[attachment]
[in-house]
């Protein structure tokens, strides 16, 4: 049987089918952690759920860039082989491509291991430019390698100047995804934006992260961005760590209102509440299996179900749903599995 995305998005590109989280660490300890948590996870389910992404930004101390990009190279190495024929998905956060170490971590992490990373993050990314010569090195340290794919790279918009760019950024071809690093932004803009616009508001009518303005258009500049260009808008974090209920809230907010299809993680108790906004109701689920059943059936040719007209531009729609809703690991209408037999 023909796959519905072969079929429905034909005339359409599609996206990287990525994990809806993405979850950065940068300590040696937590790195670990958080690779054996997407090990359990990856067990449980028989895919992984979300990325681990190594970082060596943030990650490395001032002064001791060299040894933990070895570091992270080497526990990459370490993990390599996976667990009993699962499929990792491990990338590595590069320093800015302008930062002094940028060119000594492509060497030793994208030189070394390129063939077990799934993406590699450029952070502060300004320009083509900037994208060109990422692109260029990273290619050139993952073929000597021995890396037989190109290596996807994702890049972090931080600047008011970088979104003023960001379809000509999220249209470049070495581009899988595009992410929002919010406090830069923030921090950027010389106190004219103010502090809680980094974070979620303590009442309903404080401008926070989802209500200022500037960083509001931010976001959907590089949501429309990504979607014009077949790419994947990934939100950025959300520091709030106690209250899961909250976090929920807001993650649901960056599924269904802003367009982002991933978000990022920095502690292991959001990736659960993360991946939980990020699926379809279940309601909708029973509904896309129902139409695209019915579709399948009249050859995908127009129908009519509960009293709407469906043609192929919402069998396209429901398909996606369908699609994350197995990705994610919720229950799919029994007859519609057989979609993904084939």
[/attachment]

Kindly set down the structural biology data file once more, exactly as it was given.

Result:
[in-house]
């Protein structure tokens, strides 16, 4: 049987089918952690759920860039082989491509291991430019390698100047995804934006992260961005760590209102509440299996179900749903599995 995305998005590109989280660490300890948590996870389910992404930004101390990009190279190495024929998905956060170490971590992490990373993050990314010569090195340290794919790279918009760019950024071809690093932004803009616009508001009518303005258009500049260009808008974090209920809230907010299809993680108790906004109701689920059943059936040719007209531009729609809703690991209408037999 023909796959519905072969079929429905034909005339359409599609996206990287990525994990809806993405979850950065940068300590040696937590790195670990958080690779054996997407090990359990990856067990449980028989895919992984979300990325681990190594970082060596943030990650490395001032002064001791060299040894933990070895570091992270080497526990990459370490993990390599996976667990009993699962499929990792491990990338590595590069320093800015302008930062002094940028060119000594492509060497030793994208030189070394390129063939077990799934993406590699450029952070502060300004320009083509900037994208060109990422692109260029990273290619050139993952073929000597021995890396037989190109290596996807994702890049972090931080600047008011970088979104003023960001379809000509999220249209470049070495581009899988595009992410929002919010406090830069923030921090950027010389106190004219103010502090809680980094974070979620303590009442309903404080401008926070989802209500200022500037960083509001931010976001959907590089949501429309990504979607014009077949790419994947990934939100950025959300520091709030106690209250899961909250976090929920807001993650649901960056599924269904802003367009982002991933978000990022920095502690292991959001990736659960993360991946939980990020699926379809279940309601909708029973509904896309129902139409695209019915579709399948009249050859995908127009129908009519509960009293709407469906043609192929919402069998396209429901398909996606369908699609994350197995990705994610919720229950799919029994007859519609057989979609993904084939």